The Spurs were looking for a veteran, reliable backup to play behind Kawhi Leonard. They went first with Corey Maggette, but that didn’t work out.
So now they are trying Josh Howard — the Spurs just signed him to a non-guaranteed contract, reports the San Antonio Express-News.
This is a roll of the dice by the Spurs, but a low risk one at the veteran minimum price. Howard is coming off a second knee surgery in the past three years and while he has worked to get back to the Association there are serious questions about how much he can contribute. Last season the injury-plagued Timberwolves tried to give him a shot but cut him loose a month later.
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It is likely (as suggested by the Express-News) that the Spurs will turn around in the next week and waive Howard, then as one of the last three cuts by the team he can be assigned to the Austin Toros of the D-League. There they can see if he still has enough game left to help the Spurs out.
Vintage Howard would be a great scoring wing off the bench — he has a career 14.3 points per game average and was a All-Star back in 2007 (when he was with Dallas) because he could fill it up. The Spurs could use a guy like that… if Howard is still a guy like that.
Corey Maggette said over the weekend that if he couldn’t make the Spurs roster — and it was a long shot going in — he was going to retire.
Tuesday the Spurs announced they have waived Maggette.
This looks like the end of a 14-year NBA career. In those years Maggette was a solid overall player who brought one elite skill to the table — he could draw fouls and get to the line with the best of them. He led the league in free throw attempts in 2004 and was in the league’s Top 10 in attempts six times.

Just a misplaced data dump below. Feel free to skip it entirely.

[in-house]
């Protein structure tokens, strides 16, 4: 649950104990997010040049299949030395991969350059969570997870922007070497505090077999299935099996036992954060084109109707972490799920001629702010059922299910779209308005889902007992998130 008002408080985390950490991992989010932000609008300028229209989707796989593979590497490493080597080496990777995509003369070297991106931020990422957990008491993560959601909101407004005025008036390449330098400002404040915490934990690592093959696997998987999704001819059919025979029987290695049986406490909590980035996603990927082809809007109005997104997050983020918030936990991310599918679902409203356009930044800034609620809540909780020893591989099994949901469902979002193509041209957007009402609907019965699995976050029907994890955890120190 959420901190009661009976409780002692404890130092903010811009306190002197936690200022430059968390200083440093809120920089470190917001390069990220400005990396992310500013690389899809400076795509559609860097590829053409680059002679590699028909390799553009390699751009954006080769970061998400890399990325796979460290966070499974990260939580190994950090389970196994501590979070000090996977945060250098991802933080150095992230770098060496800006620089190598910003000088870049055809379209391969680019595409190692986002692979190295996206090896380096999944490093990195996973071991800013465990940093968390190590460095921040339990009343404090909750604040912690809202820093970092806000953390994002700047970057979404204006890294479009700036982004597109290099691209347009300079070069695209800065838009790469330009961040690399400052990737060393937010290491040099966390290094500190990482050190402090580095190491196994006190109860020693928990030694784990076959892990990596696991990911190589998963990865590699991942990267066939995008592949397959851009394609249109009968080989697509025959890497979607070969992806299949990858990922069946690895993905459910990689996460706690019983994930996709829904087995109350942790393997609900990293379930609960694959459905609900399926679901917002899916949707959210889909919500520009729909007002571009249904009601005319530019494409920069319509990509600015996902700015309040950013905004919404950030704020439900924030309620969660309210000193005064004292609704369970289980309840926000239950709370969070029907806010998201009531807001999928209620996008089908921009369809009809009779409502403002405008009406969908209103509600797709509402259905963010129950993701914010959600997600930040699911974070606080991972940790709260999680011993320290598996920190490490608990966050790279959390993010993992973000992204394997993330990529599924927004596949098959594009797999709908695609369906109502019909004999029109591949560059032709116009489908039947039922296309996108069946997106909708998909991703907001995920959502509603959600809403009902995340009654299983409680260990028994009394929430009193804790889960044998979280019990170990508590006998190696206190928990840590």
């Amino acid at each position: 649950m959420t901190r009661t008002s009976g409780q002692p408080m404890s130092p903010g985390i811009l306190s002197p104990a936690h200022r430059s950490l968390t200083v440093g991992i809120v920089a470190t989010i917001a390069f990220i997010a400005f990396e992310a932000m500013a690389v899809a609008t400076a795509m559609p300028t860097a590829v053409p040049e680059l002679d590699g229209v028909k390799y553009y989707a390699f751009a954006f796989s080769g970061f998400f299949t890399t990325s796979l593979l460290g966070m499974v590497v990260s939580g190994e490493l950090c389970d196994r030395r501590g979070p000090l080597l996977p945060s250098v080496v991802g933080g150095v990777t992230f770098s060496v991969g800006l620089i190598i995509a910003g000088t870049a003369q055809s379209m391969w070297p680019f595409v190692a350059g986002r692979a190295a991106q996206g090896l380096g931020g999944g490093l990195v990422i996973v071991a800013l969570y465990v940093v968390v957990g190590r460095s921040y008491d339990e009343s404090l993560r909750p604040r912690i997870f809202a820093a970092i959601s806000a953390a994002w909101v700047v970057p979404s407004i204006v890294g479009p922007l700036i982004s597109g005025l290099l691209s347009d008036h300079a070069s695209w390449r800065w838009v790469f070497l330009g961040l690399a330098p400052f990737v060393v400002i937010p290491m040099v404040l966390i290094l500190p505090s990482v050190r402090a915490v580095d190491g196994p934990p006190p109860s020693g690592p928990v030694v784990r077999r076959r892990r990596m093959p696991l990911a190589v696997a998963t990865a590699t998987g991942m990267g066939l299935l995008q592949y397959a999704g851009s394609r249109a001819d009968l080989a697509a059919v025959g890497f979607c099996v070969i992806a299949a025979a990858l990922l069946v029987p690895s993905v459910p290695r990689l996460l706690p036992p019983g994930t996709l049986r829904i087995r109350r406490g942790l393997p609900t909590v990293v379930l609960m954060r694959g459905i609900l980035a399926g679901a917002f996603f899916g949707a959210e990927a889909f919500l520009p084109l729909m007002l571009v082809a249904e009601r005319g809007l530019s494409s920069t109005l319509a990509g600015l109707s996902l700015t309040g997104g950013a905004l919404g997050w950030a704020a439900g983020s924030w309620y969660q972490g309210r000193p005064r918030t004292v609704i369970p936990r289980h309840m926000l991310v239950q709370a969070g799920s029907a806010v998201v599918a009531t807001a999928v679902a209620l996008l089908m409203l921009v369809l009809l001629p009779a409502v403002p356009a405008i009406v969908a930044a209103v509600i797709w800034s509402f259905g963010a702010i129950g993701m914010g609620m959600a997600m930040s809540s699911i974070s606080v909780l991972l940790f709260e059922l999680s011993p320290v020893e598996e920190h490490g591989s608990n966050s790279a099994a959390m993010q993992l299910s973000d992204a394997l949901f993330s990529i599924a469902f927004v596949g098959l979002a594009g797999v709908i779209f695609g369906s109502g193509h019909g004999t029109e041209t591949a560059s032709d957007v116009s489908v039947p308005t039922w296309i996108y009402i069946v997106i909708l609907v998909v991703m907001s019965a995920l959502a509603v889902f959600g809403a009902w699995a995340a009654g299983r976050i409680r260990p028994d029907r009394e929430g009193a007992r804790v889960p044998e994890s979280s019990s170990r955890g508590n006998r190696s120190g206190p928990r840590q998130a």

That fit with Maggette’s physical style of play — he was built for it with some of the biggest arms in the league — but that style also started to lead to physical breakdowns in recent years. He couldn’t stay healthy. Combined with declining skills and he played just 18 games in Detroit last season, 32 in Charlotte the season before that.
San Antonio extended him a training camp invite this season, but with 14 guaranteed contracts on the roster already he was going to have to amaze some people to get a contract. That didn’t happen.
Still, you have to love Maggette’s attitude about the possible end when speaking over the weekend (which is easier when you earned $89 million for your career).
“If I could get an opportunity here, it would be great. If not, this game has been good to me.”
Corey Maggette has played 14 NBA seasons, and has been known throughout his career as a talented offensive player with an above average ability to get to the free throw line.
After a frustrating year in Detroit, Maggette received a training camp invite from the Spurs, though with the team already committed to 14 guaranteed contracts for the upcoming season, he knew going in that making the team might be a bit of a challenge.
It hasn’t yet been decided whether or not Maggette will remain on the roster, but if the Spurs should choose to go in a different direction, it doesn’t appear as though Maggette will be petitioning other teams to give him a shot.